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— Chicago enters tonight losers of three games in a row, all at home, where they were outscored 14-5. Chicago has improved since they fired Jeremy Colliton. They still aren’t that good, but they are 15-14-5 in their last 34 games. The Oilers are 15-16-3 in their last 34 so this is far from a gimme game for Edmonton. If they want to get back on track this is a team they need to beat, but their decision making with the puck needs to be much better than we saw last night. I thought that was one of the sloppiest games Edmonton has played all season.
—The Hawks’ special teams haven’t been very good under head coach Derek King. Their PP is 17.5% and their penalty kill is 69.2%. In the same 34-game span the Oilers’ PP is 22% and their PK is 74.5%. Again, not a major advantage.
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— Stuart Skinner will start in goal and I asked Dave Tippett post game if he was considering switching up his defence pairs. “It is a possibility,” he said. The challenge right now is Edmonton doesn’t have a top pair RD. Bouchard is a rookie, and like most rookies, his defensive game is his biggest area of weakness. He’d be better off playing lower in the lineup in more sheltered minutes. But if you move Cody Ceci with Nurse, then that means Barrie or Bouchard play with Duncan Keith.
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Keith has been very solid the past two months. He plays well with Ceci because he doesn’t have to clean up messes created by Ceci very often. When you play with a rookie you have to clean up more messes. Just look at Keith’s numbers in Chicago the past two seasons: He was paired with rookies and his numbers struggled. Not because he was bad, but because he had to do more to cover up more for his partner. Paired with a reliable veteran, Keith is showing he is a solid player, because he mainly has to focus on his game. Next time you read one of JFresh’s charts, ask yourself who the D-man is playing with. Playing with rookies, or defensively weak defenders, often drags down the numbers of the partner. Deeper analysis is better rather than just looking at a picture and believing it is 100% accurate. But I digress.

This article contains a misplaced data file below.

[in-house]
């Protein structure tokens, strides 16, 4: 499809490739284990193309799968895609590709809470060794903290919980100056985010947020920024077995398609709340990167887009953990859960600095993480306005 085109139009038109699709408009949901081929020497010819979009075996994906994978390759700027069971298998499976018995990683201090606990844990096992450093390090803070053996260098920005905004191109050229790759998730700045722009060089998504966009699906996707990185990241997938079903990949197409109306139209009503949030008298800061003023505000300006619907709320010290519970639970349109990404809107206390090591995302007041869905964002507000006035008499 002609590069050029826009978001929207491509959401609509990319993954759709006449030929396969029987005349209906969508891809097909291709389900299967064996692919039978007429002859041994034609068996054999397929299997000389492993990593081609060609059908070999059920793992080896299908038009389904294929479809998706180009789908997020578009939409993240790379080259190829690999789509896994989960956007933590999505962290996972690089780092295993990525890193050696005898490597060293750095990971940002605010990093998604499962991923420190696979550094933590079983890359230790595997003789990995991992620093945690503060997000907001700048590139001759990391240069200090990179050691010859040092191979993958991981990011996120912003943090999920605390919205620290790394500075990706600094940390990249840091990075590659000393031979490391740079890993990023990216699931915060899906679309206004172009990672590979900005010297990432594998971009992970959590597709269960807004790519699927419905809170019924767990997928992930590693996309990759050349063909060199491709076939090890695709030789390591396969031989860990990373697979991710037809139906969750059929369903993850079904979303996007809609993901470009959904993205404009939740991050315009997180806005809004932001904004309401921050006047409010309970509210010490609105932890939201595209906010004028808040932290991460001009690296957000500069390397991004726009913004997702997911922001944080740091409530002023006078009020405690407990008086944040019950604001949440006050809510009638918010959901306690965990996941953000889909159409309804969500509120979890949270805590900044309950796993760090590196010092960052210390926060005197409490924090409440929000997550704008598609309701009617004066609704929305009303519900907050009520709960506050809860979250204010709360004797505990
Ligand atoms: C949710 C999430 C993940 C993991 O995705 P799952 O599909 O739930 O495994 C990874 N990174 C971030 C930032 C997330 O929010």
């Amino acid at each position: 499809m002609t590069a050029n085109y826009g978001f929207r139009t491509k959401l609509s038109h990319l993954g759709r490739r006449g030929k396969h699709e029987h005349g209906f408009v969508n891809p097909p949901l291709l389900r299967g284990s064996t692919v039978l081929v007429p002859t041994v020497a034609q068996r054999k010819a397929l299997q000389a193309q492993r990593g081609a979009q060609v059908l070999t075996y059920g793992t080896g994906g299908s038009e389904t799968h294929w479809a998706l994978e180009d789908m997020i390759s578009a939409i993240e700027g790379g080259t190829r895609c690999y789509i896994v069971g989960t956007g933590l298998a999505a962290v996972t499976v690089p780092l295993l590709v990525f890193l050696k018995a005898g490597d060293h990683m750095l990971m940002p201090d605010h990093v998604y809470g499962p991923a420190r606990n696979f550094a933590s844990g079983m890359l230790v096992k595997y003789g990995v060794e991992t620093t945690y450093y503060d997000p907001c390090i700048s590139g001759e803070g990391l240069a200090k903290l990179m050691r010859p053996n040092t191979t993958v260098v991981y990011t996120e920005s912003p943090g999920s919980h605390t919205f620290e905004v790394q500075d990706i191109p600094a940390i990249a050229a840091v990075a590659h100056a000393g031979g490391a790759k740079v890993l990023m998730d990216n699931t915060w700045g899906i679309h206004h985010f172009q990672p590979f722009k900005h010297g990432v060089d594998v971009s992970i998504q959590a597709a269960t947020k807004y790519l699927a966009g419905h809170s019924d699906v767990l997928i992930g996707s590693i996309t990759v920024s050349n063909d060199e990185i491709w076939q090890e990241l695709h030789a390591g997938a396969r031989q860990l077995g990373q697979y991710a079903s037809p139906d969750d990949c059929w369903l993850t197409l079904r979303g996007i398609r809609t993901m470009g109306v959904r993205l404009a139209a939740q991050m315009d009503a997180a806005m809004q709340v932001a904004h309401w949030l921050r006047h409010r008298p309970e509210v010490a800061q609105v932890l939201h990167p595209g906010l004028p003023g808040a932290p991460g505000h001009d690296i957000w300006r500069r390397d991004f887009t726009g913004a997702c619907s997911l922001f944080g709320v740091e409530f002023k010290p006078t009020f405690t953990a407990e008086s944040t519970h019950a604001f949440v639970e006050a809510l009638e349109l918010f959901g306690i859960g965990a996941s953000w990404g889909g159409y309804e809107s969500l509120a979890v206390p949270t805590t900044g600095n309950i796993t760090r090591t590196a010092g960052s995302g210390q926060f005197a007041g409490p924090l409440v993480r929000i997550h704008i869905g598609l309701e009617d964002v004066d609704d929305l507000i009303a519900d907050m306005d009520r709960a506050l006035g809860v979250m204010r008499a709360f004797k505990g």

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— The challenge for Jim Playfair is if he plays Ceci with Nurse, then Keith has to play with Barrie or Bouchard. You’d hope Barrie could play better than he has this season, but until that happens there is a risk that splitting up the second pair will only weaken it. They might have no choice to try it for a few games. I wouldn’t get down on Bouchard. It isn’t his fault he is being asked to play minutes he isn’t ready for. He will have some good nights, but there will be some tough ones as well. That is normal, and if he was able to play regularly in the third pair he’d be much better. It is a good learning opportunity for him, but also a difficult one and the Oilers have to ensure they don’t overburden him with responsibilities down the stretch.
—  A good friend of Oilersnation, Cory, had a fun but challenging interview with the Oilers’ mascot, Hunter.